Ever since the Corona pandemic has engulfed us all in this stasis, there are a lot of communal events we have missed out on like concerts, sports, etc. But if you ask a cinephile what they have missed the most, it would definitely be the film festivals held across the board. Film Festivals are the place we go to feel like we meet our community, our people, and most importantly kindred spirits with the same calling as ours. As was last year, this year too saw most of the film festivals rely on Online Streaming to reach out to wider audience around the globe, and one such initiative has been taken up by New York Indian Film Festival as well. NYIFF, 2021 to be held online from June 4th onwards, has handpicked films from India, which are sure to resonate with the world audience and represent unheard original voices from the nation. One of the main players in ensuring this happens is Viewfinder Film Company, which has taken up upon itself to represent two features in this year’s edition – “First Nights” Directed by Jack Prabhu and Santoshh KK, within the ‘Feature Films’ category and “Theetu aka Untouchability” Directed by Haresh Narayanan, within the “Short Features” category.
We had the opportunity to talk to folks at View Finder Film Consultancy to discuss and review these two titles; and what makes them stand apart in terms of their narrative capabilities and social reflection.
Directors: Jack Prabhu & Santoshh KK
Writers: Jack Prabhu, Santoshh KK & Kalaiyarasan R
Producer: Jack Prabhu
Cast: Santoshh KK & Anusha Prabhu, Kalaiyarasan R & Ramya Nivas, Pradeep V and Swarna Surya, Dinesh and Monisha Murali, Vijay Narayanan and Abitha Venkat, Sree Raghav and Mamatha, Jack prabhu and Meera Balasubramanian
Running Time: 106 mins
Logline: 4-part anthology. As the name suggests, it is set around 7 different couples, with the premise being the first night of marriage in all the stories.
First Nights is a comprehensive look at an age-old tradition arranged marriage as their camera and the first night as its lens. This allows the filmmaker to examine all the various customs and issues that it comes with. The film is essentially is an anthology that looks at multiple couples going through their own issues that arise from the archaic system. Issues like sexual compatibility, the intrusion of the family into personal spaces, lack of support from family due to non-compliance, the fixation on virginity as virtue, etc. The reason I call it comprehensive is because the film does not really take a completely antagonistic look at the system, but rather chooses to objectively look at all the pros and cons of the system. While also commenting on the possible reasons for which it still is very prevalent in our day and age of globalised India.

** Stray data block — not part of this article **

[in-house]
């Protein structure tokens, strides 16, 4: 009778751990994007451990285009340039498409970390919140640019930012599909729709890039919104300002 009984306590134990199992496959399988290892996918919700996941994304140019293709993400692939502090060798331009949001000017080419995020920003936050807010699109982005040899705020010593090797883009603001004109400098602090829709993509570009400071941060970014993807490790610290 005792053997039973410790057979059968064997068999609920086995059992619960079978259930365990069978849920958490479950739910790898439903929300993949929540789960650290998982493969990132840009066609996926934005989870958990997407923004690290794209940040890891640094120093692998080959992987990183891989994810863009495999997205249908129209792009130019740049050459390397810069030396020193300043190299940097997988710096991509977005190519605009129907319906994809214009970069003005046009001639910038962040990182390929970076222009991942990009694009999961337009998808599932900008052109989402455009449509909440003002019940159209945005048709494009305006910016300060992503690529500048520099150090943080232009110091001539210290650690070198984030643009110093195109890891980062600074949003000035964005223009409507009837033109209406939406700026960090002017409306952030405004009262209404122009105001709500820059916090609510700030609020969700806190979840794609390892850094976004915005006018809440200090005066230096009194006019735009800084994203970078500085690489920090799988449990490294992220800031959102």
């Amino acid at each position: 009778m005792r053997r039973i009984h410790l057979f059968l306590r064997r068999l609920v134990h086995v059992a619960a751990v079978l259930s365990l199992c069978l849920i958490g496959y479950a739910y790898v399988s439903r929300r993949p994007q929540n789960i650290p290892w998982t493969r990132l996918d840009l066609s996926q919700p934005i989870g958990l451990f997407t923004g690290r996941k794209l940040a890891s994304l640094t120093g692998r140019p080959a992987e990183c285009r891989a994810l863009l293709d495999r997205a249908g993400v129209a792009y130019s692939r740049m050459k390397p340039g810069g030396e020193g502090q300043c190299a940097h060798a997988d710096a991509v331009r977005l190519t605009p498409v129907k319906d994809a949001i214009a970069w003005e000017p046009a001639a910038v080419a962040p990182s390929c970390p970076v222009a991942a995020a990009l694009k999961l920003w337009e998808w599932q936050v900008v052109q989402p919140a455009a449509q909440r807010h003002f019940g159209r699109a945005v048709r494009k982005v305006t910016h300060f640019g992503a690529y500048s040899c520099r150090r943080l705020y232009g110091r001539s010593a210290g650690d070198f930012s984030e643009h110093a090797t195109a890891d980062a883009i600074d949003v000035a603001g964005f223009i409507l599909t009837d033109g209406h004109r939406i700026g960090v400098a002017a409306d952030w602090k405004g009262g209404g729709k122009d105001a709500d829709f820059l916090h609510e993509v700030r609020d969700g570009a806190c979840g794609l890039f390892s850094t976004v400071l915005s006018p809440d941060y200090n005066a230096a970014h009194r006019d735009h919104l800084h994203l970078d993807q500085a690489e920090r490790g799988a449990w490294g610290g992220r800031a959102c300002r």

“First Nights” will have its International Premiere at the New York Indian Film Festival, from June 4-13. It will be globally available for viewing on the MovieSaints platform for the Indian audience.
Talking about “First Nights” the Directors’ duo had a few thoughts to share:
The idea came when Jack and I were having a casual conversation about marriages and relationships. There are over 10 million marriages that happen each year in India; and with so much diversity in our country, each marriage is different based on religions and customs. But one thing that was common in all of these was the ‘custom’ called first night. However, in Indian cinema, the representation of first nights has mostly been about song and dance, or passionate lovemaking. We realized that the emotions a newly married couple goes through on that night could be anything – awkward, exciting, happy, scary, and the list went on. This acted as a great canvas for us to write the film.Santoshh KK, Co-Director – First Nights